Wilton Felder, American saxophonist, died at 75

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w34535345treWilton Lewis Felder, born on August 31, 1940 and died  September 27, 2015.

He was an American saxophone and bass player, and is best known as a founding member of The Jazz Crusaders, later known as The Crusaders.

Wilton was born in Houston, Texas. Wilton , Wayne Henderson, Joe Sample, and Stix Hooper founded the group while in high school in Houston.

The Jazz Crusaders evolved from a straight-ahead jazz combo into a pioneering jazz-rock fusion group, with a definite soul music influence.

Wilton worked with the original group for over thirty years, and continued to work in its later versions, which often featured other founding members.

Wilton also worked as a West coast studio musician, mostly playing electric bass, for various soul and R&B musicians, and was one of the in-house bass players for Motown Records, when the record label opened up operations in Los Angeles, California, in the early 1970s.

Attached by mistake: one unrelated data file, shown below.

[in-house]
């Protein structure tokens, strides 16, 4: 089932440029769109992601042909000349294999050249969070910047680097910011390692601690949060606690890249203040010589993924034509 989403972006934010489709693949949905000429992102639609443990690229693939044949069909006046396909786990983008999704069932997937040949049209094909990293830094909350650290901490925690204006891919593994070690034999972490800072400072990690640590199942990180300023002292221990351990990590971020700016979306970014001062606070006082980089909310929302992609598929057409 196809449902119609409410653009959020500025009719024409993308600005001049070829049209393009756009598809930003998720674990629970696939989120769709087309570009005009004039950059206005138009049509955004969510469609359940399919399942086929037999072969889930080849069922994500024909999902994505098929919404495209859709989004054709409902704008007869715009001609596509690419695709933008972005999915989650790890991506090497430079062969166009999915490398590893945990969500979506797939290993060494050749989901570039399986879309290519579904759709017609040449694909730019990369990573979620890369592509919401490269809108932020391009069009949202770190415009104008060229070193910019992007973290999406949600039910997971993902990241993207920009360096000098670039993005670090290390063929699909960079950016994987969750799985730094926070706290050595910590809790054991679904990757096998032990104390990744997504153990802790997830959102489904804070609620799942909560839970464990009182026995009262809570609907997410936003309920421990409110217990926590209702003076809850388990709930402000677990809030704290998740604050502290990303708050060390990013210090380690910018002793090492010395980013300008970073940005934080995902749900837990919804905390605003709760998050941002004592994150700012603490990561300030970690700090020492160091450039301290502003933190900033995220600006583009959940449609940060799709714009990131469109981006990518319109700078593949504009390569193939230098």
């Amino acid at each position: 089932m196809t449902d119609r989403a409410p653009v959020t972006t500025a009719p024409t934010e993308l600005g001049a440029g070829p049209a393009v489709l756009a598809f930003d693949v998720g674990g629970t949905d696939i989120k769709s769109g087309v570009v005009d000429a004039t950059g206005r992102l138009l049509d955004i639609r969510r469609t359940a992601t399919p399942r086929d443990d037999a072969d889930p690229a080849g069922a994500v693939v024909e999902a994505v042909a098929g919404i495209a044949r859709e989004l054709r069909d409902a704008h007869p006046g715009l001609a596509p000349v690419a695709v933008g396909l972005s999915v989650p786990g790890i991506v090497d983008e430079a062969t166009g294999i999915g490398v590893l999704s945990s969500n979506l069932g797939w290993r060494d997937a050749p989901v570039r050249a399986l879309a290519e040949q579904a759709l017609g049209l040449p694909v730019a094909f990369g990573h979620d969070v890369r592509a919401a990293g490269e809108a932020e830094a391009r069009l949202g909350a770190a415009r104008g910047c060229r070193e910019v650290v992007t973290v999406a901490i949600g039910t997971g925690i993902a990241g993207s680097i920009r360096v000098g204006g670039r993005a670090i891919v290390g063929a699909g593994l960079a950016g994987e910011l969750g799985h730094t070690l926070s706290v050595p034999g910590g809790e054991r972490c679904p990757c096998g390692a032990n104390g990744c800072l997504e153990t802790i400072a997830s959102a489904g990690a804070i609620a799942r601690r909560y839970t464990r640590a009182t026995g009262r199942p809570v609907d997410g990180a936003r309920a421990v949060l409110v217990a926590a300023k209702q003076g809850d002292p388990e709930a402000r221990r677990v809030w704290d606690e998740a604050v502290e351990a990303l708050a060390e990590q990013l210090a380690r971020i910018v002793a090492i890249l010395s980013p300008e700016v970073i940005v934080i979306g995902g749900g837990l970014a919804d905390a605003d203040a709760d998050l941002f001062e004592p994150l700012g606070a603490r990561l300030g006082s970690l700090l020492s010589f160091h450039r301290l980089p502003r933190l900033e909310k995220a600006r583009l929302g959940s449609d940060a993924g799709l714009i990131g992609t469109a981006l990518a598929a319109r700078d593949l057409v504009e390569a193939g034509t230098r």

He played on recordings by the Jackson 5 such as “I Want You Back” and “The Love You Save,” for Marvin Gaye and Grant Green.

He has also played bass for soft rock groups like America and Seals and Crofts.

Also of note was his contribution to the John Cale album, Paris 1919, and Billy Joel’s Piano Man and Streetlife Serenade albums.

He was one of three bass players on Randy Newman’s Sail Away (1972) and Joan Baez Diamonds & Rust. Wilton also anchored albums from Joni Mitchell and Michael Franks.

His solo album, Secrets, which prominently featured Bobby Womack on vocals, reached No. 77 in the UK Albums Chart in 1985.

This album featured the minor hit, “(No Matter How High I Get) I’ll Still be Looking Up to You”, sung by Womack and Alltrinna Grayson.

Wilton played a King Super 20 tenor sax with a metal 105/0 Berg Larsen mouthpiece. He also used Yamaha saxes.

He played a Fender Precision bass, and also played Aria bass guitars.

 

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